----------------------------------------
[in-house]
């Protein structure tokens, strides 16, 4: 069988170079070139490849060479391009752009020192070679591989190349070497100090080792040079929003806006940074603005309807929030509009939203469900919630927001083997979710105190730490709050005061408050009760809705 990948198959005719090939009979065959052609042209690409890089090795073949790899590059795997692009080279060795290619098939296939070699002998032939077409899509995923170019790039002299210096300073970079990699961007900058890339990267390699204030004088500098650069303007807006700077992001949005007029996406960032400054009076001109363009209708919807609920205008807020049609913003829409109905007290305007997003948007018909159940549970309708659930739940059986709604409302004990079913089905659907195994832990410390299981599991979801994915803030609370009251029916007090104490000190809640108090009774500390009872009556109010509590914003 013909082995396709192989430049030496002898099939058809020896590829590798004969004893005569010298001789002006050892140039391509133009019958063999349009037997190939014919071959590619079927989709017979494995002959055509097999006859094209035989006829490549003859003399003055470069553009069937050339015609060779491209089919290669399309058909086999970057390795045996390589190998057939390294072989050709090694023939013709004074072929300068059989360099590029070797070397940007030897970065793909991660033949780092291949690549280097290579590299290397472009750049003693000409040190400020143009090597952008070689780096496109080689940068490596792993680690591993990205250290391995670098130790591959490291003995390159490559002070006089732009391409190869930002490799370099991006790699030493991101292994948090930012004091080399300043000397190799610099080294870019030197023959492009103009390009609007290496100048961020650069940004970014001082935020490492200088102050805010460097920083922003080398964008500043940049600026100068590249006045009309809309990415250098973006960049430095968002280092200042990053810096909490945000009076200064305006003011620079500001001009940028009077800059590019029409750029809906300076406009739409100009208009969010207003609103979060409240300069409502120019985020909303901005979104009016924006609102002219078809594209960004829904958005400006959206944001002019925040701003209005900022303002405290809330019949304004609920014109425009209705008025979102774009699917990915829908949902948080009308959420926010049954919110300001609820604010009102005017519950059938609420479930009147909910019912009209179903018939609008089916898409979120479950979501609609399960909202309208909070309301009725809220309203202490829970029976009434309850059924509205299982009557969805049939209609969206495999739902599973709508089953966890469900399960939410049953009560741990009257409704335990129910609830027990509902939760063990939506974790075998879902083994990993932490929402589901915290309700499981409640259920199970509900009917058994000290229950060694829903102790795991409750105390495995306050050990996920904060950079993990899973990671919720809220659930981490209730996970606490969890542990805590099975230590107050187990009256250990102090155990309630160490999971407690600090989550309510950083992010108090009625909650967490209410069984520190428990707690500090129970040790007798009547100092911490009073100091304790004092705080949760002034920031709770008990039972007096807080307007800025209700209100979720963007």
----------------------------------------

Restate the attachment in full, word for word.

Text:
[in-house]
């Protein structure tokens, strides 16, 4: 069988170079070139490849060479391009752009020192070679591989190349070497100090080792040079929003806006940074603005309807929030509009939203469900919630927001083997979710105190730490709050005061408050009760809705 990948198959005719090939009979065959052609042209690409890089090795073949790899590059795997692009080279060795290619098939296939070699002998032939077409899509995923170019790039002299210096300073970079990699961007900058890339990267390699204030004088500098650069303007807006700077992001949005007029996406960032400054009076001109363009209708919807609920205008807020049609913003829409109905007290305007997003948007018909159940549970309708659930739940059986709604409302004990079913089905659907195994832990410390299981599991979801994915803030609370009251029916007090104490000190809640108090009774500390009872009556109010509590914003 013909082995396709192989430049030496002898099939058809020896590829590798004969004893005569010298001789002006050892140039391509133009019958063999349009037997190939014919071959590619079927989709017979494995002959055509097999006859094209035989006829490549003859003399003055470069553009069937050339015609060779491209089919290669399309058909086999970057390795045996390589190998057939390294072989050709090694023939013709004074072929300068059989360099590029070797070397940007030897970065793909991660033949780092291949690549280097290579590299290397472009750049003693000409040190400020143009090597952008070689780096496109080689940068490596792993680690591993990205250290391995670098130790591959490291003995390159490559002070006089732009391409190869930002490799370099991006790699030493991101292994948090930012004091080399300043000397190799610099080294870019030197023959492009103009390009609007290496100048961020650069940004970014001082935020490492200088102050805010460097920083922003080398964008500043940049600026100068590249006045009309809309990415250098973006960049430095968002280092200042990053810096909490945000009076200064305006003011620079500001001009940028009077800059590019029409750029809906300076406009739409100009208009969010207003609103979060409240300069409502120019985020909303901005979104009016924006609102002219078809594209960004829904958005400006959206944001002019925040701003209005900022303002405290809330019949304004609920014109425009209705008025979102774009699917990915829908949902948080009308959420926010049954919110300001609820604010009102005017519950059938609420479930009147909910019912009209179903018939609008089916898409979120479950979501609609399960909202309208909070309301009725809220309203202490829970029976009434309850059924509205299982009557969805049939209609969206495999739902599973709508089953966890469900399960939410049953009560741990009257409704335990129910609830027990509902939760063990939506974790075998879902083994990993932490929402589901915290309700499981409640259920199970509900009917058994000290229950060694829903102790795991409750105390495995306050050990996920904060950079993990899973990671919720809220659930981490209730996970606490969890542990805590099975230590107050187990009256250990102090155990309630160490999971407690600090989550309510950083992010108090009625909650967490209410069984520190428990707690500090129970040790007798009547100092911490009073100091304790004092705080949760002034920031709770008990039972007096807080307007800025209700209100979720963007």